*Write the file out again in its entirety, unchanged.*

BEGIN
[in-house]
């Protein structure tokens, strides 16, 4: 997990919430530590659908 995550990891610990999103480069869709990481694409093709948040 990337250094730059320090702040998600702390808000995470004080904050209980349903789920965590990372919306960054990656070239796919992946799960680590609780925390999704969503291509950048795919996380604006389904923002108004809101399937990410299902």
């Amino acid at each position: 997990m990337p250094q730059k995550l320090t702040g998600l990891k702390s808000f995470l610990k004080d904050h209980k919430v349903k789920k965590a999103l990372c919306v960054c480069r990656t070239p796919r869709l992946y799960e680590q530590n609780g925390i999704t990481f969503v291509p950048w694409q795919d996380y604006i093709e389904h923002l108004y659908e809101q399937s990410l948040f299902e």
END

[in-house]
């Protein structure tokens, strides 16, 4: 997990919430530590659908 995550990891610990999103480069869709990481694409093709948040 990337250094730059320090702040998600702390808000995470004080904050209980349903789920965590990372919306960054990656070239796919992946799960680590609780925390999704969503291509950048795919996380604006389904923002108004809101399937990410299902």
């Amino acid at each position: 997990m990337p250094q730059k995550l320090t702040g998600l990891k702390s808000f995470l610990k004080d904050h209980k919430v349903k789920k965590a999103l990372c919306v960054c480069r990656t070239p796919r869709l992946y799960e680590q530590n609780g925390i999704t990481f969503v291509p950048w694409q795919d996380y604006i093709e389904h923002l108004y659908e809101q399937s990410l948040f299902e």